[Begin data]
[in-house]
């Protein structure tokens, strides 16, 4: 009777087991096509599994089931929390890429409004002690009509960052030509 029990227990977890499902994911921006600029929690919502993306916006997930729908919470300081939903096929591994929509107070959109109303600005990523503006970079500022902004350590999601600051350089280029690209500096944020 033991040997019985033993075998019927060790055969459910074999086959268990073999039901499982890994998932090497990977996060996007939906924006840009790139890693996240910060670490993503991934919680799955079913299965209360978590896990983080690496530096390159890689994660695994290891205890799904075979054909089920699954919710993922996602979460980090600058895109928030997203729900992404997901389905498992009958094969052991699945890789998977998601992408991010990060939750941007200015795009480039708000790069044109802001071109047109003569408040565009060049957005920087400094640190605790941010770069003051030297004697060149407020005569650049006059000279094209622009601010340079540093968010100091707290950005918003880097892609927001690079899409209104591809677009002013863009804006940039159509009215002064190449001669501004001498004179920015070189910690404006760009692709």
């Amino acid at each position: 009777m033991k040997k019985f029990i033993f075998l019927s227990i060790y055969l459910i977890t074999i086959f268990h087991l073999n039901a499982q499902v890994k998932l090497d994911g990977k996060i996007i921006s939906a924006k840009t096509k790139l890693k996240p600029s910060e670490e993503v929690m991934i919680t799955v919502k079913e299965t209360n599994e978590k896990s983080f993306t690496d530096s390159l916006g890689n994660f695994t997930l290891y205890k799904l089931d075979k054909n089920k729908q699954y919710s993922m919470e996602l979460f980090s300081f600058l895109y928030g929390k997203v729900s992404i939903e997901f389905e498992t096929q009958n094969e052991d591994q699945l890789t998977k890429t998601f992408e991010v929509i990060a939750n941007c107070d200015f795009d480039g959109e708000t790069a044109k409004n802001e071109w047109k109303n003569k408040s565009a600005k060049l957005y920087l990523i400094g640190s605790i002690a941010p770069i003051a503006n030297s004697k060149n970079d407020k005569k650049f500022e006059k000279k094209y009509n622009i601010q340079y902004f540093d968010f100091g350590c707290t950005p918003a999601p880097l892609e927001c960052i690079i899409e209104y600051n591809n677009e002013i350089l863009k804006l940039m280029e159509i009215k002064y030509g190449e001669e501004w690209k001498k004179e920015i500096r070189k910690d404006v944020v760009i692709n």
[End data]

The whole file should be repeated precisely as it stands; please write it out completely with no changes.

[in-house]
């Protein structure tokens, strides 16, 4: 009777087991096509599994089931929390890429409004002690009509960052030509 029990227990977890499902994911921006600029929690919502993306916006997930729908919470300081939903096929591994929509107070959109109303600005990523503006970079500022902004350590999601600051350089280029690209500096944020 033991040997019985033993075998019927060790055969459910074999086959268990073999039901499982890994998932090497990977996060996007939906924006840009790139890693996240910060670490993503991934919680799955079913299965209360978590896990983080690496530096390159890689994660695994290891205890799904075979054909089920699954919710993922996602979460980090600058895109928030997203729900992404997901389905498992009958094969052991699945890789998977998601992408991010990060939750941007200015795009480039708000790069044109802001071109047109003569408040565009060049957005920087400094640190605790941010770069003051030297004697060149407020005569650049006059000279094209622009601010340079540093968010100091707290950005918003880097892609927001690079899409209104591809677009002013863009804006940039159509009215002064190449001669501004001498004179920015070189910690404006760009692709």
């Amino acid at each position: 009777m033991k040997k019985f029990i033993f075998l019927s227990i060790y055969l459910i977890t074999i086959f268990h087991l073999n039901a499982q499902v890994k998932l090497d994911g990977k996060i996007i921006s939906a924006k840009t096509k790139l890693k996240p600029s910060e670490e993503v929690m991934i919680t799955v919502k079913e299965t209360n599994e978590k896990s983080f993306t690496d530096s390159l916006g890689n994660f695994t997930l290891y205890k799904l089931d075979k054909n089920k729908q699954y919710s993922m919470e996602l979460f980090s300081f600058l895109y928030g929390k997203v729900s992404i939903e997901f389905e498992t096929q009958n094969e052991d591994q699945l890789t998977k890429t998601f992408e991010v929509i990060a939750n941007c107070d200015f795009d480039g959109e708000t790069a044109k409004n802001e071109w047109k109303n003569k408040s565009a600005k060049l957005y920087l990523i400094g640190s605790i002690a941010p770069i003051a503006n030297s004697k060149n970079d407020k005569k650049f500022e006059k000279k094209y009509n622009i601010q340079y902004f540093d968010f100091g350590c707290t950005p918003a999601p880097l892609e927001c960052i690079i899409e209104y600051n591809n677009e002013i350089l863009k804006l940039m280029e159509i009215k002064y030509g190449e001669e501004w690209k001498k004179e920015i500096r070189k910690d404006v944020v760009i692709n």